The Happiest Man

Concept drawing, 1999, watercolor, felt-pen and lead pencil, 27,9 x 43 cm

with Emilia Kabakov

YEAR: 2000

CATALOG NUMBER: 148

PROVENANCE

Collection of the artist (on loan to a private collection in France)

EXHIBITIONS

Paris, Galerie Nationale du Jeu de Paume
L’autre moitié de l’Europe, 13 Mar 2000 — 9 Apr 2000

DESCRIPTION

From the outside, the installation looks like an elongated parallelepiped, 17 meters in length. From one side there is an entrance into it in the form of a small attachment with two steps. The viewer, upon entering, winds up inside a movie theater where a color film is playing on a widescreen arranged just below the ceiling. Semidarkness reigns in the dwelling, but by the light from the screen, the viewer can easily find his way around. Everything is like in an ordinary movie theater: the floor is slightly sloped, the walls are painted a simple, ‘provincial’ color, there is an aisle between rows of seats. But inside the hall, one notices what doesn’t exist in a ‘normal’ movie theater: to the right of the entrance is a small dwelling built into the hall, closed in on all sides by walls, with a semi-opened door leading into it. Taking a look inside, the viewer sees something before him that is very unusual. He sees an ordinary residential room, with poor but perfectly decent furnishings: a table with plates and glasses, a bed, chairs, a wardrobe and a bookshelf, pictures on the walls, and a lampshade hanging from the ceiling … In a word, a normal, modest human room with a single window on the wall opposite the entrance.

A bit more detail about the window is warranted here, for it is the main element of the entire installation. The window is a horizontal, rectangular hole cut out of the wall. This ‘window’ opens out into the very same theater hall. Through it you can see the rows of seats. But the whole essence is the fact that if you sit down in the comfortable armchair standing near the table or on the couch, then from this ‘window’ you can see the entire screen and everything happening on it, so to speak, without leaving the comfort of your own ‘private’ residence. What others see ‘publicly,’ you can view as well while preserving the illusion of your individual environment, using all the advantages of your ‘domestic’ existence.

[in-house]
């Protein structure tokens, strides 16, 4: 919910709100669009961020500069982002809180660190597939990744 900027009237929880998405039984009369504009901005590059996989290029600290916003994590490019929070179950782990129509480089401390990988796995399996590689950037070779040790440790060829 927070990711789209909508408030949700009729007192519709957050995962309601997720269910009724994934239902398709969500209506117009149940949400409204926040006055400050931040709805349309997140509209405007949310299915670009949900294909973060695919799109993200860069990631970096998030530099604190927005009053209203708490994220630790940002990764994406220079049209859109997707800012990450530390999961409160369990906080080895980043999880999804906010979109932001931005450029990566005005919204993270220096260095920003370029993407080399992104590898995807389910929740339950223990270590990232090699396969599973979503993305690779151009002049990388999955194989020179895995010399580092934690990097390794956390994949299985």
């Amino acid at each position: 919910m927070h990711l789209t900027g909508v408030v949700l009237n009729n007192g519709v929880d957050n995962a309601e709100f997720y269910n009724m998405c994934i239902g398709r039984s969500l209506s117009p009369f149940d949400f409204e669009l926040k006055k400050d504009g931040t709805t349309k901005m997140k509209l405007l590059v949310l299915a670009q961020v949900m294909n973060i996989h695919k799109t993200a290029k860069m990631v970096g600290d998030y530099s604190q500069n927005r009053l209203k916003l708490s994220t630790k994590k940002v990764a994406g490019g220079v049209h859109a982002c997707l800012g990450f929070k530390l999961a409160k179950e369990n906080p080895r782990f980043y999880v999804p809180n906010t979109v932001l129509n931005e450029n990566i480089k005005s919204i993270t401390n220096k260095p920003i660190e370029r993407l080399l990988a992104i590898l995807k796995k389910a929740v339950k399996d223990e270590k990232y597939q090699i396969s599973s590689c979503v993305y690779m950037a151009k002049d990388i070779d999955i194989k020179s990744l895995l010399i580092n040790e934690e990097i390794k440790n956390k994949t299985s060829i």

Why the installation is called The Happiest Man becomes clear. The watching of a film in the movie theater (precisely in the movie theater and not on the television) forces us to submerge into a deep sleep, where we see wonderful or horrible visions, to be in another world, to experience a story which, it seems, is happening to us. But when the show is over, when the lights are turned on, there are gray seats of a movie theater all around us, and we go outside. Our depressing everyday reality returns once again.

But none of this happens with the personage who has built his own room into the theater hall. An awakening, in reality, doesn’t threaten him. His life – with his books, bed, all his things – is forever included, ‘melded’ into a world of sleep, his ‘window’ to the world looks out onto a perpetual dream-fairy tale – one fairy tale following after another on the screen. This screen, illuminating via the window his entire room, fulfills the role of the sun, imparting to his life a phantasmal, but nonetheless very vivid, magical, all-encompassing meaning.

The main thing is that this magical life isn’t interrupted by ‘shows.’ One film follows another, repeating or being new. The public, like the tide, either fills or abandons the hall beyond the window, hundreds of faces appear and disappear beyond its walls. But the place and the state of the ‘personage’ remain eternally the same – in that marvelous spot of happiness, satisfaction, and peace which he has found forever.

Our century is coming to an end, a century which among other things, can be called the century of illusions, the century of a desire of people to hide from reality, to escape into a magical, fairytale world. This desire is best fulfilled today by the cinema, and along with it the television in this emerging epoch of ‘virtual reality.’ The proposed installation represents a unique kind of metaphor: a concentrated, condensed, sad and yet ironic image of this situation, of this problem.

Once inside the installation, the viewer can, if he wishes, submerge himself into this dream which is ordinary for him. But he can also see this entire situation ‘from the side.’

Two words about the film which will ‘run’ on the screen all the time without interruption. This is one of the ‘ordinary’ color Hollywood films, entirely banal in its content. But the movie is to be shown only in a 15-minute fragment, after which this same fragment will repeat over and over – the viewer is not supposed to forget, after all, that he is not in a ‘real’ movie theater, but in an installation ‘depicting’ such a movie theater.

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